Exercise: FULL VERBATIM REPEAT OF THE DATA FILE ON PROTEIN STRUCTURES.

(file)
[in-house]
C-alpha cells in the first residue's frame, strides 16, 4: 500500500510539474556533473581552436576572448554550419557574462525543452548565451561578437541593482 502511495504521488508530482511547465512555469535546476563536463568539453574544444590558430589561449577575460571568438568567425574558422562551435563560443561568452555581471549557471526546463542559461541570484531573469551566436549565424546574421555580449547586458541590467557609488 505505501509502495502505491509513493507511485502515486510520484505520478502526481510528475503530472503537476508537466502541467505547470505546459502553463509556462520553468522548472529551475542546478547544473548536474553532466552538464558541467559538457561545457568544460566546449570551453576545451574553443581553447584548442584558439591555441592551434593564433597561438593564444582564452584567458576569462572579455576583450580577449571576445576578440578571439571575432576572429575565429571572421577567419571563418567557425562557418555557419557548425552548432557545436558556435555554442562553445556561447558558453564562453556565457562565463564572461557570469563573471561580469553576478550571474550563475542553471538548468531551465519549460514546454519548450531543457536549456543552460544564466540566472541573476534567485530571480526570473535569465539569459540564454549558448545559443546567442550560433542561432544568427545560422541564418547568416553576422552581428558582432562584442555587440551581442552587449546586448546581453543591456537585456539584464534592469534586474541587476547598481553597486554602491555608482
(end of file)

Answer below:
[in-house]
C-alpha cells in the first residue's frame, strides 16, 4: 500500500510539474556533473581552436576572448554550419557574462525543452548565451561578437541593482 502511495504521488508530482511547465512555469535546476563536463568539453574544444590558430589561449577575460571568438568567425574558422562551435563560443561568452555581471549557471526546463542559461541570484531573469551566436549565424546574421555580449547586458541590467557609488 505505501509502495502505491509513493507511485502515486510520484505520478502526481510528475503530472503537476508537466502541467505547470505546459502553463509556462520553468522548472529551475542546478547544473548536474553532466552538464558541467559538457561545457568544460566546449570551453576545451574553443581553447584548442584558439591555441592551434593564433597561438593564444582564452584567458576569462572579455576583450580577449571576445576578440578571439571575432576572429575565429571572421577567419571563418567557425562557418555557419557548425552548432557545436558556435555554442562553445556561447558558453564562453556565457562565463564572461557570469563573471561580469553576478550571474550563475542553471538548468531551465519549460514546454519548450531543457536549456543552460544564466540566472541573476534567485530571480526570473535569465539569459540564454549558448545559443546567442550560433542561432544568427545560422541564418547568416553576422552581428558582432562584442555587440551581442552587449546586448546581453543591456537585456539584464534592469534586474541587476547598481553597486554602491555608482